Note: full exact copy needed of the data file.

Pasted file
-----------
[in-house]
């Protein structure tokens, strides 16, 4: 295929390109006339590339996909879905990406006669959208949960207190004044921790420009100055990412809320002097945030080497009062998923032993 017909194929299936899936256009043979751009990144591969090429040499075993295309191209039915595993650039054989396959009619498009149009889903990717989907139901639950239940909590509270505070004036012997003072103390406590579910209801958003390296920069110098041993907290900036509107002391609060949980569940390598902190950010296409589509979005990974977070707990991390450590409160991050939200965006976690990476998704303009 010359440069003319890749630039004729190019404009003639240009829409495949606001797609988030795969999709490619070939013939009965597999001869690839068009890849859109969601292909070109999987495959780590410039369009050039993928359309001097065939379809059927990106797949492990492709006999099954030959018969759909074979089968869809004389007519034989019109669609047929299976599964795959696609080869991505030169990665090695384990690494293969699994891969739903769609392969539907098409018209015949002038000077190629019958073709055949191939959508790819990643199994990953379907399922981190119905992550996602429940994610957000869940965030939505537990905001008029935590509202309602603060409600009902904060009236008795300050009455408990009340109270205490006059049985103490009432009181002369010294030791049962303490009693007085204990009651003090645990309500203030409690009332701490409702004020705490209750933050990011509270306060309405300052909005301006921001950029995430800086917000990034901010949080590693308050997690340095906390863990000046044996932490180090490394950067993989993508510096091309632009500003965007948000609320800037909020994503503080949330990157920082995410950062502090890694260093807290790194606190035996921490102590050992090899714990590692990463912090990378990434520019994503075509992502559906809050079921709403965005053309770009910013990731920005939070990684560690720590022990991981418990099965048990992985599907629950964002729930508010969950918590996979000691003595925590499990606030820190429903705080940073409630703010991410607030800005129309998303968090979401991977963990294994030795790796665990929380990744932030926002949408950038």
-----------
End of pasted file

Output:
[in-house]
């Protein structure tokens, strides 16, 4: 295929390109006339590339996909879905990406006669959208949960207190004044921790420009100055990412809320002097945030080497009062998923032993 017909194929299936899936256009043979751009990144591969090429040499075993295309191209039915595993650039054989396959009619498009149009889903990717989907139901639950239940909590509270505070004036012997003072103390406590579910209801958003390296920069110098041993907290900036509107002391609060949980569940390598902190950010296409589509979005990974977070707990991390450590409160991050939200965006976690990476998704303009 010359440069003319890749630039004729190019404009003639240009829409495949606001797609988030795969999709490619070939013939009965597999001869690839068009890849859109969601292909070109999987495959780590410039369009050039993928359309001097065939379809059927990106797949492990492709006999099954030959018969759909074979089968869809004389007519034989019109669609047929299976599964795959696609080869991505030169990665090695384990690494293969699994891969739903769609392969539907098409018209015949002038000077190629019958073709055949191939959508790819990643199994990953379907399922981190119905992550996602429940994610957000869940965030939505537990905001008029935590509202309602603060409600009902904060009236008795300050009455408990009340109270205490006059049985103490009432009181002369010294030791049962303490009693007085204990009651003090645990309500203030409690009332701490409702004020705490209750933050990011509270306060309405300052909005301006921001950029995430800086917000990034901010949080590693308050997690340095906390863990000046044996932490180090490394950067993989993508510096091309632009500003965007948000609320800037909020994503503080949330990157920082995410950062502090890694260093807290790194606190035996921490102590050992090899714990590692990463912090990378990434520019994503075509992502559906809050079921709403965005053309770009910013990731920005939070990684560690720590022990991981418990099965048990992985599907629950964002729930508010969950918590996979000691003595925590499990606030820190429903705080940073409630703010991410607030800005129309998303968090979401991977963990294994030795790796665990929380990744932030926002949408950038």